In Table 2A and Table 2B, we present various clinical outcomes summarized by our study. Data regarding operative time, perioperative and postoperative bleeding, and postoperative pain were reported by most of the included studies; thus, a meta-analysis was feasible. Return to normal diet and activity, patient satisfaction, need for analgesics, tonsillar fossa healing, postoperative nausea and vomiting, need for antibiotics, and other complications, such as hematoma and taste changes, were reported only by certain studies.
In Figure 2, we present a meta-analysis comparing outcomes of tonsillectomies performed using VSS with tonsillectomies performed using the conventional technique (ie, CS/EC). Operative time was significantly shorter in the VSS group (WMD, −4.09 minutes; 95% CI, −7.43 to −0.75 minutes; 760 patients). Perioperative bleeding was noted to be less using VSS compared with the conventional technique (SMD, −1.67; 95% CI, −2.80 to −0.53; 355 patients). Moreover, VSS yielded significantly less postoperative bleeding compared with the conventional technique (odds ratio [OR], 0.28; 95% CI, 0.13 to 0.61; 792 patients). Pain on the first and seventh postoperative days was significantly less in the VSS group (SMD, −1.73; 95% CI, −3.07 to −0.39; 740 patients; and SMD, −1.46; −2.35 to −0.57; 684 patients, respectively).
In Figure 3, we present the meta-analysis comparing outcomes of tonsillectomies performed using HS with tonsillectomies performed using CS/EC. No significant difference was found between the compared groups regarding operative time (WMD, −0.10 minutes; 95% CI, −6.26 to 6.05 minutes; 655 cases), postoperative bleeding (OR, 0.78; 95% CI, 0.50 to 1.23; 1473 cases), and averaged postoperative pain (SMD, −0.38; 95% CI, −1.20 to 0.43; 517 cases). However, perioperative bleeding was significantly less in the HS group (WMD, −37.71 mL; 95% CI, −52.98 to −22.43 mL; 535 cases).
In Figure 4, we present the meta-analysis comparing outcomes of tonsillectomies performed using Coblation with tonsillectomies performed using the conventional technique. No significant difference was found between the compared groups for any of the studied outcomes: operative time (WMD, −0.35 minutes; 95% CI, −2.84 to 2.13 minutes; 406 cases), perioperative bleeding (WMD, −4.22 mL; 95% CI, −14.39 to 5.95 mL; 292 cases), postoperative bleeding (OR, 0.99; 95% CI, 0.58 to 1.69; 1092 cases), and postoperative pain (SMD, −1.56; 95% CI, −3.48 to 0.35; 313 cases).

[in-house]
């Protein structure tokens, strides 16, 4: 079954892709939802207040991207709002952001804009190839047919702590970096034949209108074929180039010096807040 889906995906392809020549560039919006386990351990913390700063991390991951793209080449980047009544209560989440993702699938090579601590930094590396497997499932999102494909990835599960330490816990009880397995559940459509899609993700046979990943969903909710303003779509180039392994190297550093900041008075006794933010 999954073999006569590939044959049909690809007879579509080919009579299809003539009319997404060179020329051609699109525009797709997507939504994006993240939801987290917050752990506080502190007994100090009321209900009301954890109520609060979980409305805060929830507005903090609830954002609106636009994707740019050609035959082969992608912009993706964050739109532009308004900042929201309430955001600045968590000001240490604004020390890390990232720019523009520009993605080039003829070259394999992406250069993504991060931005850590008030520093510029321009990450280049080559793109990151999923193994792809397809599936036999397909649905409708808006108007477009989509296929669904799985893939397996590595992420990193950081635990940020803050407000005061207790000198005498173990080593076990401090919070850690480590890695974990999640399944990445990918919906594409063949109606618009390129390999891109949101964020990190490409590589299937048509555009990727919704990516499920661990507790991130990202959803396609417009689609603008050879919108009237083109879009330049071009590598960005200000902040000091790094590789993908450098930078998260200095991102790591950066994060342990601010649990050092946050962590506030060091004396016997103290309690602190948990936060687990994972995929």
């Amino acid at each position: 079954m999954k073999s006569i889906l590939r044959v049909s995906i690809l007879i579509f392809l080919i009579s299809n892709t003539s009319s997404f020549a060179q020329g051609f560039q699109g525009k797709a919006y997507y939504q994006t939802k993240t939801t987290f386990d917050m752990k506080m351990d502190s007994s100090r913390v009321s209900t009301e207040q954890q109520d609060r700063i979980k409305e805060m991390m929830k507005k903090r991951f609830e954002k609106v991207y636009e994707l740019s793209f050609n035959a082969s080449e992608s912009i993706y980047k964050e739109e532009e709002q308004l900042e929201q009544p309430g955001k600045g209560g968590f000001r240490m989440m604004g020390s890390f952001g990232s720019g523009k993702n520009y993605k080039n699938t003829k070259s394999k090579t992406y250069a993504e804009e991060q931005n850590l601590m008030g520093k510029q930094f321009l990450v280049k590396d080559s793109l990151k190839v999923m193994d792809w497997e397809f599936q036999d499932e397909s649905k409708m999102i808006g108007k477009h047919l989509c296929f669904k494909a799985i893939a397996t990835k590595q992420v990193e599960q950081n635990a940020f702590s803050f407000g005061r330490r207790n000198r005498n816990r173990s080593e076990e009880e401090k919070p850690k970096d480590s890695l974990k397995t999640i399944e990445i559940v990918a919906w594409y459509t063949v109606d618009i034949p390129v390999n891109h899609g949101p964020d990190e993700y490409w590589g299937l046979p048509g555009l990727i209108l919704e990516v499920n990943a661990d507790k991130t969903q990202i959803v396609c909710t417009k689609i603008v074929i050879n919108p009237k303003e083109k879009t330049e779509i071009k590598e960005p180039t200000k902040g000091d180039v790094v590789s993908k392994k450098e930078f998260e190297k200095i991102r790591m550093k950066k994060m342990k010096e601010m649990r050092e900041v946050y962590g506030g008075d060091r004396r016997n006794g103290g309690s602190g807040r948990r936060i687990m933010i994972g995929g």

The main finding of this meta-analysis of RCTs is that the Coblation and HS tonsillectomy techniques that have been used during the past decade in an attempt to decrease postoperative morbidity in terms of pain and bleeding do not provide any significant advantage over the conventional CS/EC technique. The only outcome that differed significantly in tonsillectomies performed using HS compared with those using CS/EC was perioperative bleeding. However, it is commonly accepted that this variable does not have any measurable clinical significance. Regarding postoperative bleeding and pain in tonsillectomies performed using HS, the meta-analysis plot (Figure 3) identified 2 outlier studies19,26 reporting significant benefits that were not verified by the total OR and SMD, respectively. However, none of the 16 RCTs comparing Coblation with CS/EC showed significant benefits regarding postoperative bleeding. This finding was verified by the meta-analysis, including a total of 1092 patients; no benefit of Coblation over CS/EC was observed regarding the most important clinical outcome of postoperative bleeding. Regarding other outcomes, the pooled population was considerably smaller: 406, 292, and 303 patients for operative time, perioperative bleeding, and postoperative pain, respectively. Thus, results should be considered cautiously. In all outcomes, HS and Coblation were at least equivalent to the conventional technique. However, equivalence may not be enough to justify a change in the current clinical practice.